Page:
Andre Maurois born Emile Herzog on 26 July 1885 in Elbeuf. France was the son of Ernest Herzog, a Jewish. During World War I, he joined the French army. And was assigned to the staff of then British Lieutenant Colonel Winston Churchill. With the insights and knowledge gained from this personal relationship, Maurois wrote his first novel, Les silences du colonel Bramble (1918), a witty account of that experience.It was an immediate success in France, and later in England, as Churchill's prominence grew, ultimately leading to greater popularity and translations of many other of his works. Maurois adopted his pseudonym as his legal name in 1947 and died in 1967 in Neuilly-sur-Seine. After a half century career as an author of biographies, histories, and novels. Les silences du colonel Bramble, Paris: Grasset, 1918 includes "Si-", a French translation of Kipling.
The Silence of Colonel Bramble, London: John Lane, The Bodley Head. 1919 (English translation of The Silence of Colonel Bramble ; text translated from the French by Thurfrida Wake; verse translated by Wilfrid Jackson). Ni ange, ni bête, Paris: Grasset, 1919; English translation: Neither Angel, Nor Beast, Lincoln, Nebraska: Infusionmedia, 2015 (translated by Preston and Sylvie Shires). Les Discours du docteur O'Grady, Paris: Grasset, 1922 ("Le Roman" series); English translation: The Silence of Colonel Bramble; and, The Discourses of Doctor O'Grady, London: Bodley Head, 1965.Climats, Paris: Grasset, 1923; Paris, Société d'édition "Le livre", 1929 illustrated by Jean Hugo. ; English translation: Whatever Gods May Be, London: Cassell, 1931 (translated by Joseph Collins). Ariel, ou La vie de Shelley. Paris: Grasset, 1923; English translation: Ariel: The Life of Shelley, New York: D. Appleton and Company, 1924 (translated by Ella D'Arcy). Dialogue sur le commandement, Paris: Grasset, 1924; English translation: Captains and Kings, London, John Lane, The Bodley Head, 1925. Lord Byron et le démon de la tendresse, Paris: A l'enseigne de la Porte Etroite, 1925. Mape, London: John Lane, The Bodley Head Limited, 1926 (translated by Eric Sutton, with 4 woodcuts by Constance Grant); Mape: The World of Illusion: Goethe.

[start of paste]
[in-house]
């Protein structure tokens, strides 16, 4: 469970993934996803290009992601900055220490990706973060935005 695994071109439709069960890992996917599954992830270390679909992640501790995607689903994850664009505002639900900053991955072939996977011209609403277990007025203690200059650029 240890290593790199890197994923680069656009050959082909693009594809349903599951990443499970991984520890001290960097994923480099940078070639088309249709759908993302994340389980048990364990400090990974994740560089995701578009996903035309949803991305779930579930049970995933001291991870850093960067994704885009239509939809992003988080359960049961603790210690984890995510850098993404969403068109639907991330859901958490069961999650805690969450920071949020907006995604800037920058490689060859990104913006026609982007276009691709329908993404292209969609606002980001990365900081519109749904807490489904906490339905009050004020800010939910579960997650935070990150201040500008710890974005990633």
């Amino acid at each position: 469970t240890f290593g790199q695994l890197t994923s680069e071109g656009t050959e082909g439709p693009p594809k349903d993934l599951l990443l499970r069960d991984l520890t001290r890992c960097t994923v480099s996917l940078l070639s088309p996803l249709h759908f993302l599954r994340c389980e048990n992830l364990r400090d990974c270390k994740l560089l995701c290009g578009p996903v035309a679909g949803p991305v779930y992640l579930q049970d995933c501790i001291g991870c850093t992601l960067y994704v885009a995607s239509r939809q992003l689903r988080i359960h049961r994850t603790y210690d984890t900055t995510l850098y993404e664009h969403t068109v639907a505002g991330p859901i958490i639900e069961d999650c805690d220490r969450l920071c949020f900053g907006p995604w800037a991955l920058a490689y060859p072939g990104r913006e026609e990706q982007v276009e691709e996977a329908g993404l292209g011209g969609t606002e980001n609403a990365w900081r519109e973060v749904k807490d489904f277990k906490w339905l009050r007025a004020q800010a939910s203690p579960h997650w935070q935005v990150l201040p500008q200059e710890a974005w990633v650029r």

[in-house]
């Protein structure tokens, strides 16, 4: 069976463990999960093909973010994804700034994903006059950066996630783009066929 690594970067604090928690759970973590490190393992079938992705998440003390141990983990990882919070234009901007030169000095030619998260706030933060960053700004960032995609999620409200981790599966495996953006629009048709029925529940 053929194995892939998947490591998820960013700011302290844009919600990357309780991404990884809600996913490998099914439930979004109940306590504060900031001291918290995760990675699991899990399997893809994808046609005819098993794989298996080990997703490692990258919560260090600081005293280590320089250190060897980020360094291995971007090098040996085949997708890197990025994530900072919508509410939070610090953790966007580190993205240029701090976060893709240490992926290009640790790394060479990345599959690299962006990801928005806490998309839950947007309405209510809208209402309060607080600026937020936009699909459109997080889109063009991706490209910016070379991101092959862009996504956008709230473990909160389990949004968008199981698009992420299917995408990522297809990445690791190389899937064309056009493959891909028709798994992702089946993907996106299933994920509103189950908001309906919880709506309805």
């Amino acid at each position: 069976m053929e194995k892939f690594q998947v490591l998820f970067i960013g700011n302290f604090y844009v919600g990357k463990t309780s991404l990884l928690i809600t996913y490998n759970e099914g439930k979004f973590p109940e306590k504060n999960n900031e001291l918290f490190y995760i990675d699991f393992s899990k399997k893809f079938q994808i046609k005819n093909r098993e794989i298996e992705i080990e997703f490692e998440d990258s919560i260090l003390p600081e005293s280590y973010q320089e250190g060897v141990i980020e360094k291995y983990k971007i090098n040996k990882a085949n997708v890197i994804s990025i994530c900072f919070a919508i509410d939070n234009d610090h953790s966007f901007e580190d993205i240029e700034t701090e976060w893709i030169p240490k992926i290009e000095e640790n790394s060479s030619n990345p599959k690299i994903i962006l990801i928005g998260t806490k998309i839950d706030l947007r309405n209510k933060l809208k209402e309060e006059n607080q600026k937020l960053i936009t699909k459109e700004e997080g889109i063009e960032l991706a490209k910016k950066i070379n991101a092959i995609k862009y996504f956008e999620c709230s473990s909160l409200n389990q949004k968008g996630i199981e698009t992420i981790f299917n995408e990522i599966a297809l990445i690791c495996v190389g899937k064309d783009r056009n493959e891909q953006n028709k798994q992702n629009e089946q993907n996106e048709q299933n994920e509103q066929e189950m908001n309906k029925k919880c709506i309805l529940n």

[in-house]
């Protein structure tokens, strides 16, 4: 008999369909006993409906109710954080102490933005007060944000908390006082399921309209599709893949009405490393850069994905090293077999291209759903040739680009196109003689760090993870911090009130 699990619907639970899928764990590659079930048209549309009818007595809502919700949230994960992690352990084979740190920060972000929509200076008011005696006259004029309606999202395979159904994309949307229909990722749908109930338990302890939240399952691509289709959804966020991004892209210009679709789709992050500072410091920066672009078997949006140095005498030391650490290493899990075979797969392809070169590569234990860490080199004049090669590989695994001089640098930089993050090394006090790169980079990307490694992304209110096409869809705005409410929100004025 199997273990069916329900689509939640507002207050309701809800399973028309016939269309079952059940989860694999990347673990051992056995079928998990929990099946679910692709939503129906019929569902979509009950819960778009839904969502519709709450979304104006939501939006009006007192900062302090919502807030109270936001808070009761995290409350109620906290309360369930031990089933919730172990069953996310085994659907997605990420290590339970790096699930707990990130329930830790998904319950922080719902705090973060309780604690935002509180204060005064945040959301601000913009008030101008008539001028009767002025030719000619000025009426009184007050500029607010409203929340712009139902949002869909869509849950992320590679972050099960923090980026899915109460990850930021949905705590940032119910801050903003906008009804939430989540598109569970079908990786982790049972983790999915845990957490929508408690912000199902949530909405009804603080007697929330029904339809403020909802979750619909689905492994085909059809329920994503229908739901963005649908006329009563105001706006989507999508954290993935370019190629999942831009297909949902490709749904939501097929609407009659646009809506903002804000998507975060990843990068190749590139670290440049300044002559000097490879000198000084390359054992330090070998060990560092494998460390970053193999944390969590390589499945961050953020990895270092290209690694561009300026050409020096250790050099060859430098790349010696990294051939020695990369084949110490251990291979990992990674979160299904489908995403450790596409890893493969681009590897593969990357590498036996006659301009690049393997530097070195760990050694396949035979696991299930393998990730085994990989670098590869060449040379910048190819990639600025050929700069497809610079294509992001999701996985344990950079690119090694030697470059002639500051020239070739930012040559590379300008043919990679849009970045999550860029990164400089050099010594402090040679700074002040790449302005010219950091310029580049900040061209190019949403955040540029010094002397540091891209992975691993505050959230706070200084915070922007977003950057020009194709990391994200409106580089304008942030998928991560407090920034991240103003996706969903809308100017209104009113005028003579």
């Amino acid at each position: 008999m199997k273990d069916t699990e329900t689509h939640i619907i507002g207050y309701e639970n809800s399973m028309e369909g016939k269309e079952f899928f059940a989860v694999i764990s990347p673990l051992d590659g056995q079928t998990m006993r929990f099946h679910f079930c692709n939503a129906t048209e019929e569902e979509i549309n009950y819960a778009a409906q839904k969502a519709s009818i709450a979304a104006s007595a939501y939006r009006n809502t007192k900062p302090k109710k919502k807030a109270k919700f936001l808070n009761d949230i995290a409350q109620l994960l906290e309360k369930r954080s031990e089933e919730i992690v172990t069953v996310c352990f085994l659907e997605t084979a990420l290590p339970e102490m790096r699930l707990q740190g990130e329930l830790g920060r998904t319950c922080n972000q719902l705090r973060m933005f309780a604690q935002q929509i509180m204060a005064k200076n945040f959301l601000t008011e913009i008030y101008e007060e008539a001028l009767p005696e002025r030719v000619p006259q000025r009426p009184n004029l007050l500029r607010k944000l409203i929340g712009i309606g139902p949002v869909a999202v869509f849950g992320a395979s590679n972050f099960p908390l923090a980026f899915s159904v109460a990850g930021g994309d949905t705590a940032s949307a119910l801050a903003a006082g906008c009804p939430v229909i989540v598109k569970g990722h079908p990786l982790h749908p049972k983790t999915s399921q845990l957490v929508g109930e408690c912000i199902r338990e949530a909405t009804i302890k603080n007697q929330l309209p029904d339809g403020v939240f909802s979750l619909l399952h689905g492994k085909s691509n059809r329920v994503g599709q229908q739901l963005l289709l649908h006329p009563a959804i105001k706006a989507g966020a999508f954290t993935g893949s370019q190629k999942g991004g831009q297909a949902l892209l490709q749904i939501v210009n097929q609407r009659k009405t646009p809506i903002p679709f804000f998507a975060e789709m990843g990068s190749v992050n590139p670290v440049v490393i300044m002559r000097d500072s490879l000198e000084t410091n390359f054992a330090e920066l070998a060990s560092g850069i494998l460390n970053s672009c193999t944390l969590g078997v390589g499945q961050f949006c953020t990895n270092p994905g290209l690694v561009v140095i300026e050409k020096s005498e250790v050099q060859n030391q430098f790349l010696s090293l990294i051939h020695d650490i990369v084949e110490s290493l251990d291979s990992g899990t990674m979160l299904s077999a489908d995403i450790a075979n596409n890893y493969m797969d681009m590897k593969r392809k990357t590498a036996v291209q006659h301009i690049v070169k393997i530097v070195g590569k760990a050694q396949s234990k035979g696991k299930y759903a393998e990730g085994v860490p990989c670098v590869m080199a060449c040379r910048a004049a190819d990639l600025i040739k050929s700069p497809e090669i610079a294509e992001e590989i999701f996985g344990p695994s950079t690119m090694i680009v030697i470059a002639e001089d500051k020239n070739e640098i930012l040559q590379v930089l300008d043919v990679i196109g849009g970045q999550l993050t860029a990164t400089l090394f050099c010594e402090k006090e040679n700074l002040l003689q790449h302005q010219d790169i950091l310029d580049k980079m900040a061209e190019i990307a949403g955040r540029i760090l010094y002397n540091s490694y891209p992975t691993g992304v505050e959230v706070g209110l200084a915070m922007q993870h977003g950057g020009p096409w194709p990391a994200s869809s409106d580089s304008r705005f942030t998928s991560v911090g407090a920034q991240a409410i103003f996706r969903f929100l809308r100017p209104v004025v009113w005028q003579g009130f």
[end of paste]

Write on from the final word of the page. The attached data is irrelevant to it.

Paris: Gallimard, 1927 ("Vies des hommes illustres" series); English translation: Disraeli: A Picture of the Victorian Age, London: John Lane, The Bodley Head, 1927 (translated by Hamish Miles). Et Wilde, La jeune littérature, Paris: Grasset, 1927. Un essai sur Dickens, Paris: Grasset, 1927 (Les Cahiers Verts n°3). Le chapitre suivant, Paris: Éditions du Sagittaire, 1927; English translation: The Next Chapter: The War Against the Moon, London: Kegan Paul, Trench, Trubner and Co.
Aspects de la biographie, Paris: Grasset, 1928; Paris: Au Sens Pareil, 1928; English translation: Aspects of Biography, Cambridge University Press, 1929 translated by S. Deux fragments d'une histoire universelle: 1992, Paris: Éditions des Portiques, 1928 ("Le coffret des histoires extraordinaires" series). La vie de Sir Alexander Fleming. Paris: Hachette, 1929: English translation: The Life of Sir Alexander Fleming: Discoverer of Penicillin. Dutton, 1958 (translated by Gerard Hopkins and with an introduction by Professor Robert Cruickshank).
Paris: Grasset, 1930; English translation: Byron, London: Jonathan Cape, 1930 (translated by Hamish Miles). Patapoufs et Filifers, Paris: Paul Hartmann, 1930.With 75 drawings by Jean Bruller (Vercors). English translation: Fattypuffs and Thinifers. New York: Henry Holt and Company, 1940 (translated by Rosemary Benet). Paris: Plon, 1931 ("Choses vues" series); English translation: Marshall Lyautey, London: John Lane: The Bodley Head, 1931 (translated by Hamish Miles).